18Strategic Deterrence Objectives Deter all-out attack on US or allies To pose the threat of unacceptable losses to a potential aggressorTo maintain a stable international political environment
19Strategic Deterrence Background Navy is responsible for one part of the nuclear triadUS Strategic Command with B-1’s, B-2’sLand-based missiles (MX, Minuteman, Midgetman)Seagoing nuclear-powered, fleet-ballistic missile submarines (SSBNs)With the end of the Cold War, SSBNs are the primary mode of deterrence today.
20Strategic Deterrence Tactics Assured second strike Controlled response Trident missile - 4,000+ mile range. 24 per subSubmarine is a survivable and credible deterrentControlled responseAttack plans can be changed in case of partial attack.CVN, Tomahawk strike capabilityDeter Third-World powersMaintain balance of power
21Strategic Sealift Objective To deliver U.S. (and allied) forces and sustaining supplies to any part of the world whenever needed
22Strategic Sealift Tactics Prepositioning Surge Sustainment Allows U.S. to place fuel, ammunition, etc. near crisis areas for deliverySurgeInitial deployment of U.S.-based equipment and supplies in support of a contingencySustainmentTransport of re-supply cargo to stay abreast of force consumption rates and build up reserves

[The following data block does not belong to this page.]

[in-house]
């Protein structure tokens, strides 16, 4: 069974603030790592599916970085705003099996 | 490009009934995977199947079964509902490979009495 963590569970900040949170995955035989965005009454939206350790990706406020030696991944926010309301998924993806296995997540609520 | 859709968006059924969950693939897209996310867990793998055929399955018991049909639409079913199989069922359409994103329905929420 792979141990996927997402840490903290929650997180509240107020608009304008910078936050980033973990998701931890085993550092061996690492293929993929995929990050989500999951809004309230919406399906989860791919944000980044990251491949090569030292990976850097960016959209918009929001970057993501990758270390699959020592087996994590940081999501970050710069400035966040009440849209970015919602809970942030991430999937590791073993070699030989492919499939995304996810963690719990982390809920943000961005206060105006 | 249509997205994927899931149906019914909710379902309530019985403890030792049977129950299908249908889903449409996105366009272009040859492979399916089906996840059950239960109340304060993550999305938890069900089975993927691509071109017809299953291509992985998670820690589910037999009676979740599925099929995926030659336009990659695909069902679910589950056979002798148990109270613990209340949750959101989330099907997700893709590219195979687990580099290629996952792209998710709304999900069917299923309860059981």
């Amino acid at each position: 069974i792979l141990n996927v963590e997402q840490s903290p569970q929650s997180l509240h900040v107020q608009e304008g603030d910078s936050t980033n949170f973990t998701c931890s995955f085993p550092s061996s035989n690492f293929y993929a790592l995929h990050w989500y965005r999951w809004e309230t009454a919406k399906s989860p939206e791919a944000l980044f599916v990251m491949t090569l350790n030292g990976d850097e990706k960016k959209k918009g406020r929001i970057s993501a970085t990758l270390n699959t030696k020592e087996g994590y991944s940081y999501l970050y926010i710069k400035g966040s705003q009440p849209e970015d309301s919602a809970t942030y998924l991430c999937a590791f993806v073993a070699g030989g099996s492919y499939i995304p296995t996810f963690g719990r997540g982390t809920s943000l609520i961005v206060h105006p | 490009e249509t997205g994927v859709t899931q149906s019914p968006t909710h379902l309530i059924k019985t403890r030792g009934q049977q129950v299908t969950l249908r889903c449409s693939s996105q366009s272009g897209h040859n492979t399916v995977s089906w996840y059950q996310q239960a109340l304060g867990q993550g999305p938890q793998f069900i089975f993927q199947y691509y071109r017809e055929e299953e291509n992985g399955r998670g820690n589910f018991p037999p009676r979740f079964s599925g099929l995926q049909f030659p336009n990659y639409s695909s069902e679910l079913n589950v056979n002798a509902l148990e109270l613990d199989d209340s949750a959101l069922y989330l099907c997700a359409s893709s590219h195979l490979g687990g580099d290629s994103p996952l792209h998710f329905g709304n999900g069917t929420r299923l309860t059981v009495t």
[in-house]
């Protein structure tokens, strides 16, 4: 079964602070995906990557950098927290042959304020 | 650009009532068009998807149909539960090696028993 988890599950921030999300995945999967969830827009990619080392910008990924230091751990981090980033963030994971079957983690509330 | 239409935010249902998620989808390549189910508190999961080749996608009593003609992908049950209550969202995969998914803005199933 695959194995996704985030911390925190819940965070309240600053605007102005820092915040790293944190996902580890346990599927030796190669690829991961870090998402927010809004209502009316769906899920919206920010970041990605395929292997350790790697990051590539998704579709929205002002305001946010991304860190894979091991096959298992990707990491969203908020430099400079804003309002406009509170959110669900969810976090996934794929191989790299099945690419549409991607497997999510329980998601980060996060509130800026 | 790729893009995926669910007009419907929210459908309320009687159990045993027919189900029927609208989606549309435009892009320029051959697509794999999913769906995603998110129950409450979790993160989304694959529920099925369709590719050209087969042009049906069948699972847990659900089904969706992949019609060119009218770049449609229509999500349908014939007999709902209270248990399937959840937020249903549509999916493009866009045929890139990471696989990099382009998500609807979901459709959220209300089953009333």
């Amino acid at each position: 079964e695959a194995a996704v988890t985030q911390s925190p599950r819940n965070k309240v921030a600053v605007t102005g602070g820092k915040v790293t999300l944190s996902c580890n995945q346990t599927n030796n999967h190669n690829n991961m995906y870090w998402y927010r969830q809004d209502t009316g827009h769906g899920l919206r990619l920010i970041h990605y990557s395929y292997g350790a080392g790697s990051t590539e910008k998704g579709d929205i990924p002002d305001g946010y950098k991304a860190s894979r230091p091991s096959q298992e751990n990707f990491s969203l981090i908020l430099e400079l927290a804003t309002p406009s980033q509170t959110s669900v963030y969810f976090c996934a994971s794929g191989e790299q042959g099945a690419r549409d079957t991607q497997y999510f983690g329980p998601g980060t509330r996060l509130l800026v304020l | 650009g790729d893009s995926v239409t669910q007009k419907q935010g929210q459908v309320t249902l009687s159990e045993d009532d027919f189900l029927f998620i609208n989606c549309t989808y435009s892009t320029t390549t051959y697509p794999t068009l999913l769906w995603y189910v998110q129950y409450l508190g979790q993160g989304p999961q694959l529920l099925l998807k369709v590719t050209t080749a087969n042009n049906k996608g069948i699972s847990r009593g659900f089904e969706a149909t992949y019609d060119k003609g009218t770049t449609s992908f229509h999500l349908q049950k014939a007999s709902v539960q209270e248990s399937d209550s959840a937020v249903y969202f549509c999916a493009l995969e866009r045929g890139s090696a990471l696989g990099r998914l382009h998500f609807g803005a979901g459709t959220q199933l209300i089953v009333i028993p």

23Forward Naval Presence ObjectivesTo deter actions not in the interests of the United States or its alliesTo encourage actions that are in the interests of the United States or its allies
33Mission of the US Naval Reserve Primary:To provide trained units and qualified individuals for active duty in time of war or national emergency and at other times required by national securitySecondary:Assist active force in accomplishing its peacetime mission as a by-product of training for mobilization
34Total Force ConceptIncludes all the resources available to perform national defense missions.Budgetary constraints do not allow for an active force capable of handling all contingencies.Reserve training MUST be meaningful and mobilization enhancing.
35Today’s Naval Reserve Made up of 361,908 Officer and Enlisted 73,341 paid Selective Reservists80,541 Individual Ready Reservists20% of Naval Forces!
36Naval Reserve Categories Ready ReserveConsists of:Selected Reserve“One weekend per month, 2 weeks in the summer.”Individual Ready ReserveNot required to trainCan be called up for active duty for up to 90 days
37Naval Reserve Categories Training and Administration of Reserves (TAR)Reservists serving in a full-time active duty status in support of Naval Reserve units
39Naval Reserve Units Commissioned Units Reinforcing Units Composed of ships, squadrons, construction battalionsComplete units delivered to an operating forceReinforcing UnitsAugment regular Navy commissioned unitsSustaining UnitsReinforce fleet and force support activitiesSurge capabilities
40Naval Reserve Administration OrganizationChief of Naval Reserve – Active duty, reports to CNOCommander Naval Reserve Force – Administration and ManagementElementsSurface – 4% of all commissioned shipsAir Reserve – 6% of the Navy’s aircraft inventoryOther Programs: Intel, Shipbuilding, Supply, Medical, Legal
41Naval Reserve Training Consists ofRegularly scheduled drill (weekends)Rate trainingOfficer Professional DevelopmentShipboard Simulators